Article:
Allow me to introduce myself. I am French, born and raised in Paris, but have fled this city—where a disenfranchised middle-class son cannot have roots unless he sucks the right dicks—to get a try elsewhere. This was a good choice. I managed to pull from a master degree in philosophy to a PhD program. Now I can write my name with the famous three digits put after. However, although this allowed me to develop my intellectual abilities and master many social cues, hard analytical paradigms and rhetorical tropes, this is not the most interesting part.

No: the most interesting part is that I have been an incel. My first fuck happened just before I turned 20. Although I was a rather athletic guy who knew the secret entrances to the much-fantasized unofficial Paris Catacombs, my notch was a 4/10 (and I’m gentle) fat black girl whom I didn’t even intend to fuck before we became inebriated. She later resented me (I think I was a honest 6/10) for having allegedly “abused” her in her inebriated state, although both of us were inebriated. Later on, I paid 150 € to fuck an escort who was tired from “work” and merely waited for the hour to pass. This was cruel. She was below average, too, yet she had a value, and a high one, on the sexual marketplace. I, on the other hand, was worth nothing on the market, so much nothing that I had to pay a pricey sum to get a non–seduction-processed notch, and even then, I was just another customer to someone who would barely remember each customer at the end of her day.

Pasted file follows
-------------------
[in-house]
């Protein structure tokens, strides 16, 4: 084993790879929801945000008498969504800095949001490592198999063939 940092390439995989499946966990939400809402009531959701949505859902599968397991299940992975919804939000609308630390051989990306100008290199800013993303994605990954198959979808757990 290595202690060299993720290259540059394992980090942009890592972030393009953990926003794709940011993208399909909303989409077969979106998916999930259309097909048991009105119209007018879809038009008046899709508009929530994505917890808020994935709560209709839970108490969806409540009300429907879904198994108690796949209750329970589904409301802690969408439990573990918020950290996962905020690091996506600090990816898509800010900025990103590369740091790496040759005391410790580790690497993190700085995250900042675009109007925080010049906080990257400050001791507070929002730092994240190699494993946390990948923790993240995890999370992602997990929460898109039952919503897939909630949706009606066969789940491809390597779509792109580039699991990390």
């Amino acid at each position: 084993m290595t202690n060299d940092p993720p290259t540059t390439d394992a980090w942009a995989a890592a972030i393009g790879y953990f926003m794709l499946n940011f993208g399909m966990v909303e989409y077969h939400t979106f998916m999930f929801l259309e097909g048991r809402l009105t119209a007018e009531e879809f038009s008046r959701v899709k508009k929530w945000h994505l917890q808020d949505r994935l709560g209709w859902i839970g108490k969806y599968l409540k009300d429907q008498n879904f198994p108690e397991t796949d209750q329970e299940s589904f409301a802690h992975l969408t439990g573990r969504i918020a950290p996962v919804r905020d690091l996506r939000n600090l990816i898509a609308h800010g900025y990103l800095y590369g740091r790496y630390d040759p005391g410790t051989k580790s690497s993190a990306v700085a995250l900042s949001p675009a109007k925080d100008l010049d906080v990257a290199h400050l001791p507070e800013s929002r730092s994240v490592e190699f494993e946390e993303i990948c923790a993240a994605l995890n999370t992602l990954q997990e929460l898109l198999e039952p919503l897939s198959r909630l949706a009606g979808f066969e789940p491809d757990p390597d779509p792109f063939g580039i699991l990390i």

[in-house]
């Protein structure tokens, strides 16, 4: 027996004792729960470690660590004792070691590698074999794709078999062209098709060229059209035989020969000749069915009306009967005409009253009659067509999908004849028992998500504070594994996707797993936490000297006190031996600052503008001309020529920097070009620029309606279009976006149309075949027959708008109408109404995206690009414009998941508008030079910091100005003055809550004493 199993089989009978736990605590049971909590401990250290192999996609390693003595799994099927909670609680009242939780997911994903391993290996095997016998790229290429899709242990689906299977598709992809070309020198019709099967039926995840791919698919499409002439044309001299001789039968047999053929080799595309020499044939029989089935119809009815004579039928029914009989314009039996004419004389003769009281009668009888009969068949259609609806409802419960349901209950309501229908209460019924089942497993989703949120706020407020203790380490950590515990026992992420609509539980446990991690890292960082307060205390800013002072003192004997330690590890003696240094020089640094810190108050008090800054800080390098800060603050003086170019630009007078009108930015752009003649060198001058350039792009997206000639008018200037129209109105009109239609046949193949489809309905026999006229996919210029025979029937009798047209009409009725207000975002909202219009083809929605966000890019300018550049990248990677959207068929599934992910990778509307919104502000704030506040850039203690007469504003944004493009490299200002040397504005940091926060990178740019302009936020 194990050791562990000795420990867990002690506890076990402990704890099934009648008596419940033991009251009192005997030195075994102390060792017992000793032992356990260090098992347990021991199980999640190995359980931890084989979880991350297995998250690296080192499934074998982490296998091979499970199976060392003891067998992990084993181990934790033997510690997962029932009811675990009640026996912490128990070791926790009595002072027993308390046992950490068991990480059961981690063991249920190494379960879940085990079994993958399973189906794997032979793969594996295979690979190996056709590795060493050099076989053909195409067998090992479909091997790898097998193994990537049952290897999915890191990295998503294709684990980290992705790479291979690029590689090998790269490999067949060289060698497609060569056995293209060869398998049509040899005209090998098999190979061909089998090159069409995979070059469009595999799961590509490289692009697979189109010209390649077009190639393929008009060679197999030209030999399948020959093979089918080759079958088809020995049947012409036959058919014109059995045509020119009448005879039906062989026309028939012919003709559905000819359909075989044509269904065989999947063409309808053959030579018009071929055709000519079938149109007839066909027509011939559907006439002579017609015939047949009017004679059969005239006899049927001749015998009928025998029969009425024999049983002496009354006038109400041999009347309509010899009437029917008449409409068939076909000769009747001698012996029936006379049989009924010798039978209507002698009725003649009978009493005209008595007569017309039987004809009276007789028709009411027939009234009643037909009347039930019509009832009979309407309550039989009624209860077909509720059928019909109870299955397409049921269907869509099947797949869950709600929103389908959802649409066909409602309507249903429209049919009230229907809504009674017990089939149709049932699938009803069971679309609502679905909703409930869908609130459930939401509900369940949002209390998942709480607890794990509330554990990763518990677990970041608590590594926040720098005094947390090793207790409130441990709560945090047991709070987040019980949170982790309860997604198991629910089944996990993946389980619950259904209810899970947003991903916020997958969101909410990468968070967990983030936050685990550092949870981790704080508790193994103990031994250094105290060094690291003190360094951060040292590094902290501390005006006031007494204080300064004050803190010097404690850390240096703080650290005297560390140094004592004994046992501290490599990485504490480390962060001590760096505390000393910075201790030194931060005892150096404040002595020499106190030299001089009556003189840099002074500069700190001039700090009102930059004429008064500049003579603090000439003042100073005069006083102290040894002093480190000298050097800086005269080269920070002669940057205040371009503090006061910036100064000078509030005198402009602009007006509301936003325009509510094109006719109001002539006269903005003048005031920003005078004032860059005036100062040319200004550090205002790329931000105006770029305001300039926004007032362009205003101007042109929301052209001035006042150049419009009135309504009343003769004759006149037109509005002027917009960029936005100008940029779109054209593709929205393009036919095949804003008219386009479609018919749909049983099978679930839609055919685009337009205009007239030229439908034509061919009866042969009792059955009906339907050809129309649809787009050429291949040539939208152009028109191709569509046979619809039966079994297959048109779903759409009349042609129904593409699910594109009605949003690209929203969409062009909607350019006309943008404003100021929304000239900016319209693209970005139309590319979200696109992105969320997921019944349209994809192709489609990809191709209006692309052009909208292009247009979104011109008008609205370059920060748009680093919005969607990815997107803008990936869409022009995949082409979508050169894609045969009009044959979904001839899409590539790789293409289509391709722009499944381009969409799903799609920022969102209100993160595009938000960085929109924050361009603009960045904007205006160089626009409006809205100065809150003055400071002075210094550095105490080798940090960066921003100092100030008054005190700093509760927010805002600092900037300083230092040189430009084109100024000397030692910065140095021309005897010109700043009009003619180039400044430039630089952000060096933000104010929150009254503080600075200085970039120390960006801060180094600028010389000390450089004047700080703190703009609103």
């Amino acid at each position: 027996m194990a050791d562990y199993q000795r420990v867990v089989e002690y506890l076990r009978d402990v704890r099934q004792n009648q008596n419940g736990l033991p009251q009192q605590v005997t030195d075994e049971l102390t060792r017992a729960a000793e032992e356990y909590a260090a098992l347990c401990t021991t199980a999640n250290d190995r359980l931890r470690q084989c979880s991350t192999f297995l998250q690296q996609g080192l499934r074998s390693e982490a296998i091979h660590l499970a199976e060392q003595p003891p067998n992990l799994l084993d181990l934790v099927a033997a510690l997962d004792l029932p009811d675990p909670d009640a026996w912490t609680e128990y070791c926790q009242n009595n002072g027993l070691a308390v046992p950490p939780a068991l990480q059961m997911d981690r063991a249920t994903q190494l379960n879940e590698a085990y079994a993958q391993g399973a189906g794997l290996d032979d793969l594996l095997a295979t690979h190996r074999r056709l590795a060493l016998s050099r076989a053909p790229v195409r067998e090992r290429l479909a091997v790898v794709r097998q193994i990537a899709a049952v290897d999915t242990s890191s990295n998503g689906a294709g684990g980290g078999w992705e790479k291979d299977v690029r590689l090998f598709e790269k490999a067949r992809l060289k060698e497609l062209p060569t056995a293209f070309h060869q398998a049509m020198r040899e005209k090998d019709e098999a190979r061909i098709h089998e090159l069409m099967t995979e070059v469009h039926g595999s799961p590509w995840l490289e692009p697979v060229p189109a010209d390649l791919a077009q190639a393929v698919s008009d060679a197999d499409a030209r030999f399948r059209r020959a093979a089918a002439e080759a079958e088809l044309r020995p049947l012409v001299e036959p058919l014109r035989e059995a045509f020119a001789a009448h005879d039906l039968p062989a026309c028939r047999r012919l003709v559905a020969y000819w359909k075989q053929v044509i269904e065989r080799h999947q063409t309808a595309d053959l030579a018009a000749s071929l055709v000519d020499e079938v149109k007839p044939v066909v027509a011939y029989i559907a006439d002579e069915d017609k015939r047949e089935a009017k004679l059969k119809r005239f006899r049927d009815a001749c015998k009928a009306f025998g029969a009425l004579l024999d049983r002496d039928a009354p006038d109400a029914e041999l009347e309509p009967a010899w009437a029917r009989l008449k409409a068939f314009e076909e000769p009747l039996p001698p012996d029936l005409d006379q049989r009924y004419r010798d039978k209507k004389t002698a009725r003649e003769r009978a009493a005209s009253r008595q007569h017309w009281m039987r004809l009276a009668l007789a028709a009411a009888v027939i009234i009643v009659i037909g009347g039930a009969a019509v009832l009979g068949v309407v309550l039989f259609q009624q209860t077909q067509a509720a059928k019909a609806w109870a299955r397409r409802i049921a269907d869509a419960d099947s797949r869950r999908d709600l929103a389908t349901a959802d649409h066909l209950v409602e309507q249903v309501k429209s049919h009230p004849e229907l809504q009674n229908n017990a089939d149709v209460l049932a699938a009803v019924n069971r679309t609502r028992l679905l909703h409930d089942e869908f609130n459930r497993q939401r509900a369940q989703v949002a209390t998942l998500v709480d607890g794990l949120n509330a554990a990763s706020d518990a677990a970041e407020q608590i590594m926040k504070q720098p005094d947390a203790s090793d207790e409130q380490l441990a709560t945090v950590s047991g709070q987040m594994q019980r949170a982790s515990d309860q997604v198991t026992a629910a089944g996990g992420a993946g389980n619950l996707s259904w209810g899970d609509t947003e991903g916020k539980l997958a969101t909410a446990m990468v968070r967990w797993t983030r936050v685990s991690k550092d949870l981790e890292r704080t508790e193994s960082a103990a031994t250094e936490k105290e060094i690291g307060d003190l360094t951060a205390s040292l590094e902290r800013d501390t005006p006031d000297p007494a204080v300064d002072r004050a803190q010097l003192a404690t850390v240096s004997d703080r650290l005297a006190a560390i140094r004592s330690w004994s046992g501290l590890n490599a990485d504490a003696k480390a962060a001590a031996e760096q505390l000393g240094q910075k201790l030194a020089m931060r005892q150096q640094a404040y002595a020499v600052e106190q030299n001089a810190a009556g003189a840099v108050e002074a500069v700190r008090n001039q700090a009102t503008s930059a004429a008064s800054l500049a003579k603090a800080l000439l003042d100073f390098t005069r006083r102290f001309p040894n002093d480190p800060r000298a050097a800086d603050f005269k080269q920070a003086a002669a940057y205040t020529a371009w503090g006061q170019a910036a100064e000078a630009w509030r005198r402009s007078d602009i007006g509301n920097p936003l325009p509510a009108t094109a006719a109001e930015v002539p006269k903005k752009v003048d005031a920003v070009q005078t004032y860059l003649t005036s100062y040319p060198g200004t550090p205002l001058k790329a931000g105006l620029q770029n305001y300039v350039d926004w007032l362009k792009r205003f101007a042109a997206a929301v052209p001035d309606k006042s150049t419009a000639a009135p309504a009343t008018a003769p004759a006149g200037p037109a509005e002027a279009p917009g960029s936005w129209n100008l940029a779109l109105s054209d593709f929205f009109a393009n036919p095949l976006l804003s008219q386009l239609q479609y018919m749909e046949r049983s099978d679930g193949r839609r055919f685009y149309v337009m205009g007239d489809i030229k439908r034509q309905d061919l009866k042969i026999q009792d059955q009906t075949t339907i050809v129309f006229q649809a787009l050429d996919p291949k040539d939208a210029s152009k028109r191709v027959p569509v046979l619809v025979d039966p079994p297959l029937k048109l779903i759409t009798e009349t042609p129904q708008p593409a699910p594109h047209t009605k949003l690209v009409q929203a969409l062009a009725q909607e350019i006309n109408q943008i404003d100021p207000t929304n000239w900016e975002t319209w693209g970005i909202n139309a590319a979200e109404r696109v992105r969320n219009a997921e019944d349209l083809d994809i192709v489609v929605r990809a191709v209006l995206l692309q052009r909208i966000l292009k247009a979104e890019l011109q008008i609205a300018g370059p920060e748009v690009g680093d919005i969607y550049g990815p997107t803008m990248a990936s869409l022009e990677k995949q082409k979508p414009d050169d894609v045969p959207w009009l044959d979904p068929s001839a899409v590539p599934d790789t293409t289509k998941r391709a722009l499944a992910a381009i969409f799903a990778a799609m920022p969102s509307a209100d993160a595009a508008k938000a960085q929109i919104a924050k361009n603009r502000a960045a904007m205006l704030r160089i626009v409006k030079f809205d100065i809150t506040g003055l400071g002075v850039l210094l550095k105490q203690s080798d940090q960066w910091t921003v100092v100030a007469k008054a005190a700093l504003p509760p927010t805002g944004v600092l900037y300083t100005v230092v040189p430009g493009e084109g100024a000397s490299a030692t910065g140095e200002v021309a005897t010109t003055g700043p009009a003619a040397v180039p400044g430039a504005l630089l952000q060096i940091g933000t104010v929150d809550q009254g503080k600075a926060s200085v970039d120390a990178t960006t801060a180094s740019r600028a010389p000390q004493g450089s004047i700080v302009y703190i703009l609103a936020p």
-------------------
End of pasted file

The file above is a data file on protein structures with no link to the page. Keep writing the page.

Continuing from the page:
Only much later, in the course of my doctoral studies, did I meet a girl who actually desired me. This led me to start treading down the PUA way. It was difficult, yet less than I had imagined it to be. Then I stopped being an incel, I almost went overnight from “shitty worthless little white guy” to “fucking shitlord hooking with and fucking 3 girls at the same time.”

Now one of these girls became the only one. We have married, and she’s pregnant with our second child. Doesn’t look very much “incel,” does it? Yet I was. And I know for sure I will never throw off this aspect of my past, just as no sane individual accepts having part of his dearest, closest-to-the-chest personal history mocked, stigmatized, spat upon and treated as if below the mud.